The early Nabataeans forsook all building and agriculture because those who possess these things, in order to retain them, are easily compelled by the powerful to do their bidding. Rather than fight invaders, they would go into the desert, where only they could survive, and wait for the invaders to leave. Aretas II was a contemporary of Alexander Jannaeus. Aretas III was the first to issue coins, which he began after he defeated the Seleucid army in 84 B.C. and the council of Damascus asked him to govern their city. A Roman army under Marcus Aemilius Scaurus defeated Aretas III and besieged Petra, but paying a tribute, Aretas received formal recognition by the Roman Republic. The kingdom was slowly surrounded by the expanding Roman Empire, who conquered Egypt and annexed Judea, but wealthy from incense trade, Nabataea paid tribute and retained independence. The Nabataeans fought against Herod and also provided forces to the Romans during the Second Jewish Revolt. After the last Nabataean king, Rabbel II, died in 106 A.D., Trajan incorporated Nabataea into the Roman province Arabia Petraea. One of the latest known Nabataean language inscriptions, from 191 A.D., records "...This in the year 85 of the Eparchy [Roman Rule], in which Arabs destroyed the land." It seems likely that raiding Arab tribes extinguished what remained of a weakened Nabataean culture. In 747 A.D. what was left of the Nabataean cities was destroyed in a major earthquake.
Nabataean Kingdom, Syllaeus and Aretas IV, 9 B.C.
Syllaeus was chief minister for Obodas III and he briefly shared rule of Nabataea with Aretas IV after Obodas death. But Syllaeus had a powerful enemy. In 24 B.C. Syllaeus had betrayed Rome causing almost the complete destruction of an army sent into Arabia Felix. Syllaeus was twice called to the court at Rome, where in 6 B.C. he was convicted of treason and Obodas' murder. He was beheaded and his body was pitched from the Tarpeian Rock.
GB57580. Bronze AE 16, cf. Meshorer Nabataean 43A, Schmitt-Korte II 25 ff. (shin left, O between horns), SNG ANS 1426, VF, nice patina, weight 3.341 g, maximum diameter 16.2 mm, die axis 0o, Petra mint, 9 B.C.; obverse laureate head of Aretas right, Aramaic shin behind(?); reverse crossed cornucopias, Aramaic ayin left, shin (Syllaeus) between horns, het (Aretas) right; $155.00 SALE PRICE $140.00
Nabataean Kingdom, Rabbel II and Shuqailat, 70 - 76 A.D.
Shuqailat, Rabbel's mother, likely ruled until her death in his sixth regnal year. Rabbel was still a child and during this period he was called "Rabbel, king of the Nabataeans." Later he was titled "Rabbel the king, king of the Nabataeans." This may seem a slight change, but it was significant to the Nabataeans. He was later given the appellation, "who resuscitated and saved his people."
GS67115. Silver drachm, Meshorer Nabataean 142 - H12 (various years), aF, weight 3.366 g, maximum diameter 12.3 mm, die axis 0o, Petra mint, 70 - 76 A.D.; obverse Aramaic legend, "Rabbel, king of the Nabataeans, year..." (date off flan), laureate and draped bust of Rabbel II with long hair; reverse Aramaic legend, "Shuqailat, his mother, queen of the Nabataeans", laureate, draped and veiled bust of Shuqailat right; scarce; $80.00 SALE PRICE $72.00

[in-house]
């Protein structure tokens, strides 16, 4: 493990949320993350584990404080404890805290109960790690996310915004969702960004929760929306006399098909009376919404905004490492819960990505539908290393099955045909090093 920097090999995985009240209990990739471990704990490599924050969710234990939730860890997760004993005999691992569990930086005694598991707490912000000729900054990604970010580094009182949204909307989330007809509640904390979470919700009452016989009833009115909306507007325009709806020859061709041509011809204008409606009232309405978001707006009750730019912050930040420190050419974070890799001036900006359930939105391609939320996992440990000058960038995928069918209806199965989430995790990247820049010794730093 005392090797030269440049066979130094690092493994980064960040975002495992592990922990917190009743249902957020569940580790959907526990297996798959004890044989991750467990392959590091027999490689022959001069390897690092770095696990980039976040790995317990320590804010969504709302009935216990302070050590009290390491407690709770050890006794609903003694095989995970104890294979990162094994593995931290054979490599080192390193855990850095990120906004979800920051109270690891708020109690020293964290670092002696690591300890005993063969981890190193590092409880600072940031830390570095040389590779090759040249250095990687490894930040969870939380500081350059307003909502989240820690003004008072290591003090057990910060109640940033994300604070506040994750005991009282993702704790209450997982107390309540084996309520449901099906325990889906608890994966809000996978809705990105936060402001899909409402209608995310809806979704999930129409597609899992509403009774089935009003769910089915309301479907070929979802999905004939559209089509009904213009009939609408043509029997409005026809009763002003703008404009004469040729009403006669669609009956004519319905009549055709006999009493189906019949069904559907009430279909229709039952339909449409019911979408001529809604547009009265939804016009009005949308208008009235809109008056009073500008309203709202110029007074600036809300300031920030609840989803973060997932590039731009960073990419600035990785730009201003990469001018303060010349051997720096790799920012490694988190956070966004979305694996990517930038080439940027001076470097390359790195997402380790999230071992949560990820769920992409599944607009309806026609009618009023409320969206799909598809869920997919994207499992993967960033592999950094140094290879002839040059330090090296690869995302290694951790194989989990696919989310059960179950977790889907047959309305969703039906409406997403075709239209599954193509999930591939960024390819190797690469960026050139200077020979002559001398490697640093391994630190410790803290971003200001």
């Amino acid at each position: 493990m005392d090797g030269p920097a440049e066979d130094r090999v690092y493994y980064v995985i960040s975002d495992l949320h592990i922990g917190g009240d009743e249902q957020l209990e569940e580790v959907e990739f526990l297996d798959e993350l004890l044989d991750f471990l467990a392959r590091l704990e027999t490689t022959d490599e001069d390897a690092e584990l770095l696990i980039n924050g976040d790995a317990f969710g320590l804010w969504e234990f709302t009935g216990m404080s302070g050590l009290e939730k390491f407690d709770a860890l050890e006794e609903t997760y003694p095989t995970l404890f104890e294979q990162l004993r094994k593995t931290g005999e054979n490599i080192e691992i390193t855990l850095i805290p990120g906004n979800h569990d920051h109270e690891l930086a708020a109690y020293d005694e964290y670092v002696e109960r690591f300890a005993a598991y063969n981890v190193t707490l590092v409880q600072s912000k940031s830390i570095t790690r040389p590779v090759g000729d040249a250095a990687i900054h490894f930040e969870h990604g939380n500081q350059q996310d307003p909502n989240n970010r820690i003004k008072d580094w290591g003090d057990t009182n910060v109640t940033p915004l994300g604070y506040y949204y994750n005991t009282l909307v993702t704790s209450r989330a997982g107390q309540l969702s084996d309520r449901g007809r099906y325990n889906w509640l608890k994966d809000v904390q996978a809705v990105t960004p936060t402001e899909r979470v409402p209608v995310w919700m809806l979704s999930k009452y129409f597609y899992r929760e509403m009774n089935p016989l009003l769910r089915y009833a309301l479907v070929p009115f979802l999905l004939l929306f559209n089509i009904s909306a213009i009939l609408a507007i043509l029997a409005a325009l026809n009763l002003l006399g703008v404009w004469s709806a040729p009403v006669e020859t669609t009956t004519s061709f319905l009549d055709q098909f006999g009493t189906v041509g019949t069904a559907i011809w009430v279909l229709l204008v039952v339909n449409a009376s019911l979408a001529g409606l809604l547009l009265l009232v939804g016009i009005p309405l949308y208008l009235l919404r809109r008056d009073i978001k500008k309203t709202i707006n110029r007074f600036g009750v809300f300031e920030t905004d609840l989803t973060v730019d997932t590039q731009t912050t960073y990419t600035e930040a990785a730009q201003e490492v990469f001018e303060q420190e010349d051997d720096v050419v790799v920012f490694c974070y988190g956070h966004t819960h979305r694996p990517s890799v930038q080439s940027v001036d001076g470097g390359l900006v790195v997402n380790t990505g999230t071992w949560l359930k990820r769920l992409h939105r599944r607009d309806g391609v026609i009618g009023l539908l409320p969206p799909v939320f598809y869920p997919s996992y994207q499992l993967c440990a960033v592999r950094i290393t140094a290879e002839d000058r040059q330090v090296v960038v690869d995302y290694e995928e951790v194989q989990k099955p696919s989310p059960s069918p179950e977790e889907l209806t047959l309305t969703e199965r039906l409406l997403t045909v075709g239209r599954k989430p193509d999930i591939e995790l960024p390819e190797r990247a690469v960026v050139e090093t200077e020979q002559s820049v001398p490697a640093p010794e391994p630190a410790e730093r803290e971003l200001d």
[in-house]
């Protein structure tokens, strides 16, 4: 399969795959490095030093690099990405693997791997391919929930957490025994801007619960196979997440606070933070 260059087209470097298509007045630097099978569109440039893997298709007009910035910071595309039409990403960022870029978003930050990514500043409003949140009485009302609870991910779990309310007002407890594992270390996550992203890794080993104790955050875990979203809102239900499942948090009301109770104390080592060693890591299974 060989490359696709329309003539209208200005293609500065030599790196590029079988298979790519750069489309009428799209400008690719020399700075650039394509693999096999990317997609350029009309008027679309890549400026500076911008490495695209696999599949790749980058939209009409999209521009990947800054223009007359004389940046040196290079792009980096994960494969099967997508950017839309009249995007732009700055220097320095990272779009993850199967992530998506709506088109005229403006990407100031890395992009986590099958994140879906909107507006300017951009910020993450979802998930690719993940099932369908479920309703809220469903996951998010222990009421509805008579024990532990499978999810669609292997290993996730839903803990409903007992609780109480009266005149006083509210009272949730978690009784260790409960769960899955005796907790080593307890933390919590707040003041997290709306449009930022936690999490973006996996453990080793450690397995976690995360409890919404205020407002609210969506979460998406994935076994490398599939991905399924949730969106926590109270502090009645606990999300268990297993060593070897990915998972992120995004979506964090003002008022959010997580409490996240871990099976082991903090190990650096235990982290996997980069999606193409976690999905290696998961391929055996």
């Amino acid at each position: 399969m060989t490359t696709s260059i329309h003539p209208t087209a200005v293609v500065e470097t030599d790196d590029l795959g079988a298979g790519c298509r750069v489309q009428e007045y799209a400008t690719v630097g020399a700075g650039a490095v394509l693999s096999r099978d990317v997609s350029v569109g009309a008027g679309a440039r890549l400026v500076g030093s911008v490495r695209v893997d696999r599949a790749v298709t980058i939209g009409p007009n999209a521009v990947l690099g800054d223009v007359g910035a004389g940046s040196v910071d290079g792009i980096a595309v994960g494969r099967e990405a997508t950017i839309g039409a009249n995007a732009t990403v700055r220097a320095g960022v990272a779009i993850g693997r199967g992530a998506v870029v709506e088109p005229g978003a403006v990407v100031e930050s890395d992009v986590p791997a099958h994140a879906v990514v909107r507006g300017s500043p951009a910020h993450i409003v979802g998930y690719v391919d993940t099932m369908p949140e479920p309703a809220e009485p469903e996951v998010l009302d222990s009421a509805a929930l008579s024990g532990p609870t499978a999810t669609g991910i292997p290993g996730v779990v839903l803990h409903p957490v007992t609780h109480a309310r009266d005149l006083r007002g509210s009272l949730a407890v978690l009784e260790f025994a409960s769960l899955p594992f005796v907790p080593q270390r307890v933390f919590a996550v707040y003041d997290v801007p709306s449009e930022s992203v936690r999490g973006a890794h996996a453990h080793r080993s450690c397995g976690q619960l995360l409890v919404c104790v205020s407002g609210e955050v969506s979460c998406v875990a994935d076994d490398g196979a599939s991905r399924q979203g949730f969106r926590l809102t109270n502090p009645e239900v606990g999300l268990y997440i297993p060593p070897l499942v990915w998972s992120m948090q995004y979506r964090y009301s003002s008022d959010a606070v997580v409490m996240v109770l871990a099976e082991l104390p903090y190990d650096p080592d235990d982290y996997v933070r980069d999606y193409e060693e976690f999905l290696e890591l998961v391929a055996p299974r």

Nabataean Kingdom, Aretas IV, 9 B.C. - 40 A.D.
Possibly struck in the year of Christ's birth! Jesus was born sometime between 6 B.C. and 4 B.C. Matthew describes King Herod as the ruler during the time of the Nativity, and Herod died in 4 B.C. Later, in order to kill Jesus and eliminate him as a rival king, Herod ordered the "Massacre of the Innocents" - the killing of all male children in Bethlehem aged two years and under. This means that Jesus may have been up to two years old already by that time, and this also sets the Nativity between 6 and 4 B.C.
GB90811. Bronze AE 14, Meshorer Nabataean 57, BMC Arabia -, SNG ANS -, aF, weight 2.088 g, maximum diameter 14.0 mm, die axis 0o, Petra mint, 6 B.C.; obverse laureate head of Aretas with long hair right, Aramaic H (het) right; reverse two crossed cornucopias, Aramaic o (ayin) left, X (year 4) between the horns, and H (het) right; a very rare dated bronze of Aretas; $50.00 SALE PRICE $45.00
Barkay, R. "The earliest Nabataean coinage" in NC 2011. Barkay, R. "New Nabataean Coins" in INJ 16 (2007-8). Bowsher, J.M.C. "Early Nabataean Coinage" in ARAM 2:1-2 (1990), pp. 221-228. Cohen, E. Dated Coins of Antiquity: A comprehensive catalogue of the coins and how their numbers came about. (Lancaster, PA, 2011). Hill, G.F. A Catalogue of the Greek Coins in the British Museum - Arabia, Mesopotamia and Persia. (London, 1922). Hoover, O. "A Reassessment of Nabataean Lead Coinage in Light of New Discoveries" in NC 2006. Hoover, O. Handbook of Coins of the Southern Levant: Phoenicia, Southern Koile Syria (Including Judaea), and Arabia, Fifth to First Centuries BC. HGC 10. (Lancaster, PA, 2010). Huth, M. Coinage of the Caravan Kingdoms, Ancient Arabian Coins from the Collection of MartinHuth. ACNAC 10. (New York, 2010). Huth, M. & P.G. van Alfen. Coinage of the Caravan Kingdoms. Studies in the Monetization of Ancient Arabia. ANSNS 25. (New York, 2010). Meshorer, Y. Nabatean Coins, Qedem 3. (Jerusalem, 1975). Plant, R., The Coinage of the Nabataeans, Seaby Coin and Medal Bulletin, March 1979, pp. 81-84. Robinson, E.S.G. "Coins from Petra etc." in NC 1936, pp. 288-291, pl. XVII. Schmitt-Korte, K. & Cowell, M. "Nabatean Coinage - Part I. The Silver Content Measured by X-ray Fluorescence Analysis" in NC 1989, pp. 33-58, pl. 11-17. Schmitt-Korte, K. "Nabatean Coinage - Part II. New Coin Types and Variants" in NC 1990, pp. 105-133, pl. 10-15. Schmitt-Korte, K. & Price, M. "Nabatean Coinage - Part III. The Nabatean Monetary System" in NC 1994, pp. 67-131, pl. 10-12. Sylloge Nummorum Graecorum, The Collection of the Amercian Numismatic Society, Part 6: Palestine - South Arabia. (New York, 1981)
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